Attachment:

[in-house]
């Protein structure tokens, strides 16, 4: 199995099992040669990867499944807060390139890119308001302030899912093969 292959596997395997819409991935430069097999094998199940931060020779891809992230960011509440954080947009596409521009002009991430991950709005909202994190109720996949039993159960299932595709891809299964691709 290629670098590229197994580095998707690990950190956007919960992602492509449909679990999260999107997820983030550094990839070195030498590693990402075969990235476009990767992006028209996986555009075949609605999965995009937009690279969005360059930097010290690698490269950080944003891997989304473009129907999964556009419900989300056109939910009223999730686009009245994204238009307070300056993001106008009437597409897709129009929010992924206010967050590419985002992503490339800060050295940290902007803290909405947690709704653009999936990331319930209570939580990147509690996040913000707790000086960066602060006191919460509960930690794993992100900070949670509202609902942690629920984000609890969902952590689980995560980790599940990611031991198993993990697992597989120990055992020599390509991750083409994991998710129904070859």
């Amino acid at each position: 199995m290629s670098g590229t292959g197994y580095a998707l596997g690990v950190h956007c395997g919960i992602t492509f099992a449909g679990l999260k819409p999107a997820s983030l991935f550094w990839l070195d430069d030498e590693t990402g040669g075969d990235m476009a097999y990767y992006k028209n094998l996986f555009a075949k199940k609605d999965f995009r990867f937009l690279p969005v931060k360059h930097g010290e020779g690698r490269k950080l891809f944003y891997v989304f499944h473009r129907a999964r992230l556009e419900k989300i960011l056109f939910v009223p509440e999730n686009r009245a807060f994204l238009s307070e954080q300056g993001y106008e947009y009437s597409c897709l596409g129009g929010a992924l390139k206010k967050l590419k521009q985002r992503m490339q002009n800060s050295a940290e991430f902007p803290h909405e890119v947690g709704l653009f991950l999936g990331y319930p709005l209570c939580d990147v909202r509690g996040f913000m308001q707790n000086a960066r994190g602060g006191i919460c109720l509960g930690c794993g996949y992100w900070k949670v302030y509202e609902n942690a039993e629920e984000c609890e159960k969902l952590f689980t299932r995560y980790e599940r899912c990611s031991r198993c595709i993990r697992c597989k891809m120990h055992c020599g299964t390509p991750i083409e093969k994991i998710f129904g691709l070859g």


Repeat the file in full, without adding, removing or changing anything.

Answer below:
[in-house]
């Protein structure tokens, strides 16, 4: 199995099992040669990867499944807060390139890119308001302030899912093969 292959596997395997819409991935430069097999094998199940931060020779891809992230960011509440954080947009596409521009002009991430991950709005909202994190109720996949039993159960299932595709891809299964691709 290629670098590229197994580095998707690990950190956007919960992602492509449909679990999260999107997820983030550094990839070195030498590693990402075969990235476009990767992006028209996986555009075949609605999965995009937009690279969005360059930097010290690698490269950080944003891997989304473009129907999964556009419900989300056109939910009223999730686009009245994204238009307070300056993001106008009437597409897709129009929010992924206010967050590419985002992503490339800060050295940290902007803290909405947690709704653009999936990331319930209570939580990147509690996040913000707790000086960066602060006191919460509960930690794993992100900070949670509202609902942690629920984000609890969902952590689980995560980790599940990611031991198993993990697992597989120990055992020599390509991750083409994991998710129904070859």
């Amino acid at each position: 199995m290629s670098g590229t292959g197994y580095a998707l596997g690990v950190h956007c395997g919960i992602t492509f099992a449909g679990l999260k819409p999107a997820s983030l991935f550094w990839l070195d430069d030498e590693t990402g040669g075969d990235m476009a097999y990767y992006k028209n094998l996986f555009a075949k199940k609605d999965f995009r990867f937009l690279p969005v931060k360059h930097g010290e020779g690698r490269k950080l891809f944003y891997v989304f499944h473009r129907a999964r992230l556009e419900k989300i960011l056109f939910v009223p509440e999730n686009r009245a807060f994204l238009s307070e954080q300056g993001y106008e947009y009437s597409c897709l596409g129009g929010a992924l390139k206010k967050l590419k521009q985002r992503m490339q002009n800060s050295a940290e991430f902007p803290h909405e890119v947690g709704l653009f991950l999936g990331y319930p709005l209570c939580d990147v909202r509690g996040f913000m308001q707790n000086a960066r994190g602060g006191i919460c109720l509960g930690c794993g996949y992100w900070k949670v302030y509202e609902n942690a039993e629920e984000c609890e159960k969902l952590f689980t299932r995560y980790e599940r899912c990611s031991r198993c595709i993990r697992c597989k891809m120990h055992c020599g299964t390509p991750i083409e093969k994991i998710f129904g691709l070859g």